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Home » Country Etiquette » South Africa

South African Etiquette Tips

Flying to South Africa? South Africa is a melting pot, with people of African, European, Southeast Asian and Indian subcontinent backgrounds, and it is reflected in their culture. Below is a list of South African etiquette tips, but when in doubt, follow the lead of those around you!


South African Etiquette Tips: South African Zulu dancer

1. Dress Attire

  1. DO wear what you normally would wear when in urban parts, but dress nicely. In South African urban cultures, people usually wear typical Western attire.
  2. DON'T wear sneakers or shorts unless it's a casual affair, such as a barbecue, taking a walk, or going to the beach.
  3. DO wear a suit for formal business meetings, and for less formal meetings men should wear a sports coat without a tie, and women should wear smart, yet casual clothes.

2. Table Manners

  1. DON'T cut bread rolls. Instead, break them into small bite-sized pieces on a side plate.
  2. DON'T leave food on your plate when you're done eating.
  3. DO cross your knife and fork on your plate to indicate that you are still eating.
  4. DO place your knife and fork closely together next to your plate to indicate that you are done eating.
  5. DO put your napkin on your lap upon being seated.
  6. DO be adaptable with your table manners; because South Africa is such a diverse country, table manners can vary depending on your dining partners.

3. Tipping

  1. DO tip 10-20% at a restaurant, but check the bill to ensure that the tip hasn't been included already.
  2. DO tip tour guides and bus drivers at the end of the day. Usually it is R10.00 (South African Rand) per person on a day tour. The guide and driver will split it.
  3. DO pay hotel porters R3.00 (South African Rand) a bag.

4. Gift Giving and Accepting Gifts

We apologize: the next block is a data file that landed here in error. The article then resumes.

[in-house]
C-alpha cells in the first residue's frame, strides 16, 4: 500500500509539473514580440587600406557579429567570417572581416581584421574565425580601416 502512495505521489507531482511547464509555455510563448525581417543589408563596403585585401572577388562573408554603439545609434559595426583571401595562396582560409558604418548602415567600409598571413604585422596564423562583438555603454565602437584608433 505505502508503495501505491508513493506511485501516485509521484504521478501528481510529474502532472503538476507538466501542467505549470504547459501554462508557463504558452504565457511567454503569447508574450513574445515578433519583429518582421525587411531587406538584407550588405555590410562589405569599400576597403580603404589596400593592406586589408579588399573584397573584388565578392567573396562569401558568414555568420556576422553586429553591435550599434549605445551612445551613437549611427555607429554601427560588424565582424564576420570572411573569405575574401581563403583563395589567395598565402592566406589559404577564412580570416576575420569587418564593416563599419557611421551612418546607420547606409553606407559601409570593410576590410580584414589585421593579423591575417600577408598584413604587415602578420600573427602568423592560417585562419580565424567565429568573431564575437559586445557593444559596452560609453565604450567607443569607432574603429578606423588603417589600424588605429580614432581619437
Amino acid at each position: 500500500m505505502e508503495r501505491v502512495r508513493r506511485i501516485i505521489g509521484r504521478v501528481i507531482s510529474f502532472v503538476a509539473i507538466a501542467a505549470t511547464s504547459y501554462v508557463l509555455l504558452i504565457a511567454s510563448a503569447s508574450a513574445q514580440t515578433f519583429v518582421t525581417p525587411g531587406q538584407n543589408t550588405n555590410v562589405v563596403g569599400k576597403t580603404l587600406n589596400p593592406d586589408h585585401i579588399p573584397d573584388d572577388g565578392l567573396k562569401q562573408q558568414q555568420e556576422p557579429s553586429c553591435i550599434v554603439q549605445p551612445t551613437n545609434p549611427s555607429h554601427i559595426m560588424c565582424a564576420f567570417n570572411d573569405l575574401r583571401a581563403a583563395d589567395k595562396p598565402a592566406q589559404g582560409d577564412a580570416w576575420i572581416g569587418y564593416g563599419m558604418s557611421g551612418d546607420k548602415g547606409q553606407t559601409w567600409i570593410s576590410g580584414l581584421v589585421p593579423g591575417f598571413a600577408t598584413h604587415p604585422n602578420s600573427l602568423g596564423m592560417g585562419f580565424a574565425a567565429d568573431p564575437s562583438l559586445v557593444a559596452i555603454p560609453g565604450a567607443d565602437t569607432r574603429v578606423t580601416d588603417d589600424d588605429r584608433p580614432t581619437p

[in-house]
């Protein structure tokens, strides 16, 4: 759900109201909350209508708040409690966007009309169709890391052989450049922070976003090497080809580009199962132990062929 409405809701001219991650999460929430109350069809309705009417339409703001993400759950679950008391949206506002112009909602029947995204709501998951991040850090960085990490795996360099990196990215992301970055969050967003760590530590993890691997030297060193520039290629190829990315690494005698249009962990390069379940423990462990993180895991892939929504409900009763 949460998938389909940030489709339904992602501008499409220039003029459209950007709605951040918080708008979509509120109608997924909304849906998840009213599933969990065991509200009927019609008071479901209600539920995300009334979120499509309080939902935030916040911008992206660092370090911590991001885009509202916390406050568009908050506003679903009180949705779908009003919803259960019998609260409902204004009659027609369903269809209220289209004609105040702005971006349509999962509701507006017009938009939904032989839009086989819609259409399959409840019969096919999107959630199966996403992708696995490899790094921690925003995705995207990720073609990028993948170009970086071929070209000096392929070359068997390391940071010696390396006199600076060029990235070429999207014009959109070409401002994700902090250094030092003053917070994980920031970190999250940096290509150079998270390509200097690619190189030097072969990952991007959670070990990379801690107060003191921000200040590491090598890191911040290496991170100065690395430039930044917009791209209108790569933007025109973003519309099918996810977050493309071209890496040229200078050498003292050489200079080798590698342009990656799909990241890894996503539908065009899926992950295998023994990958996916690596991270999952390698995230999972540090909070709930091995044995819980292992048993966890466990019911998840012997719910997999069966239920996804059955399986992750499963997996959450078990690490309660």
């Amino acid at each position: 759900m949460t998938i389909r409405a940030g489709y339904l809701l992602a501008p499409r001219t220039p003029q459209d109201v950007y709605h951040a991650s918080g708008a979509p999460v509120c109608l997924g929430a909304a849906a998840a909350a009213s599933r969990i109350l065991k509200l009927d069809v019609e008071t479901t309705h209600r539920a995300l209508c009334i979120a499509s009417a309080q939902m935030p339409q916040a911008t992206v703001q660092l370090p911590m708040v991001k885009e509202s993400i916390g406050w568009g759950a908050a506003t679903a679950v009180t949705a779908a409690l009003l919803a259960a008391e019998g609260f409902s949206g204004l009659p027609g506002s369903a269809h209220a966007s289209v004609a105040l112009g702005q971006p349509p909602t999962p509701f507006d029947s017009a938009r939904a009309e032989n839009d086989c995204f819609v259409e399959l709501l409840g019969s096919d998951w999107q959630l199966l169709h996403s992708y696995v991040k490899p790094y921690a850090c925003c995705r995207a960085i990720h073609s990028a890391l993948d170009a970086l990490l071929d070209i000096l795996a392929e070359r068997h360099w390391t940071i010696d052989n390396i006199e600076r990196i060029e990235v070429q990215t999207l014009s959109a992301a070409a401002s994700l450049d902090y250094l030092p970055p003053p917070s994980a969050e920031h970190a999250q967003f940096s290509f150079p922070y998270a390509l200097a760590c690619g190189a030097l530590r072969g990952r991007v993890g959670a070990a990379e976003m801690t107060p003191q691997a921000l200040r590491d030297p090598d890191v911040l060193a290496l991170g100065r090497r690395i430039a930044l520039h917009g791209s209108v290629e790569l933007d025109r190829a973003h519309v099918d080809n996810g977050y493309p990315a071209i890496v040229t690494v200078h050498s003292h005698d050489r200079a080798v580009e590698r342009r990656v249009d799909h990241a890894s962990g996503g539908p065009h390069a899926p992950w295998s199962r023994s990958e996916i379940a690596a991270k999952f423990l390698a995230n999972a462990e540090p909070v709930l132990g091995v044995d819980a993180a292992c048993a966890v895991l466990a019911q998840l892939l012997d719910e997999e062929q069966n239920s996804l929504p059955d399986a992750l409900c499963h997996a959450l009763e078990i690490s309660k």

1. DO open your gift immediately.
  2. DO use either both hands and your right hand to give or receive a present. Don't use your left.
  3. DON'T spend more than fifty U.S. dollars.
  4. DO give gifts such as cigars, whiskey, wine, a souvenir from your hometown, or flowers. There are no taboos in terms of giving flowers, although carnations are sometimes associated with funerals.
  5. DO send a thank you note. Either a handwritten note or an email will do.

5. Body Gestures

  1. DON'T touch someone's arm or stand too close to someone.
  2. DO keep your hands and arms at your sides when standing or keep them loosely folded on your lap when sitting.
  3. DON'T put your hands in your pockets, on your hips, or cross your arms in front of you.
  4. DON'T yawn without covering your mouth, bite your nails, spit, or chew with your mouth open, audibly sniffle, or pick your nose.

6. Greetings

  1. DO shake hands upon meeting someone.
  2. DO expect women to greet each other with a kiss on the cheek.

7. Visitors Etiquette

  1. DO bring wine or flowers when visiting someone's home.
  2. DON'T remove your shoes unless entering a Muslim home.

8. Business Meetings

  1. DO give a gift to your business associates.
  2. DO use titles and last names when talking to associates.
  3. DON'T rush negotiations.
  4. DO schedule meetings two weeks in advance.
  5. DON'T use slang or bad language in a business meeting.
  6. DON'T be late! In fact, try to arrive to an appointment five minutes early. South Africans are punctual and being late is considered rude.

9. Beach Etiquette

  1. DON'T sunbathe nude unless you are at a designated nude beach.
  2. DO wear a bikini if you're a woman or a pair of swim trunks if you are a man. Men can wear Speedos if they want, but they might get laughed at!

10. Socializing and Conversation

  1. DO be aware of South Africa's racial terminology. Black is the preferred term for those of African ancestry and white is for those of European ancestry.
  2. DON'T call Afrikaners "Dutchmen.” Afrikaners don't consider themselves Dutch.

11. Photo Etiquette

  1. DON'T take photos of government/military buildings or police stations.

12. Safari Etiquette

  1. DON'T imitate animal sounds, throw objects, or corner a wild animal. You never know how an animal will react, and it could be dangerous.
  2. DO listen to the guide. Respect their judgment; they're the expert!
  3. DON'T smoke while on a safari.
  4. DON'T litter. It's disrespectful and can be dangerous to animals. If you bring something in, take it out with you.
  5. DON'T take anything you find while on a safari.
  6. DON'T feed animals.
  7. DO tip the rangers $10 USD per guest each day. In a private vehicle, pay $20 USD per guest each day. Gifts are also nice in addition to a tip.
  8. DO tip other safari staff members (such as valets, butlers, waiters, cleaners) $5 USD per guest each day.
South Africa is a very diverse country with a variety of customs. Keep the above etiquette tips in mind and enjoy your trip to South Africa!  
 
 
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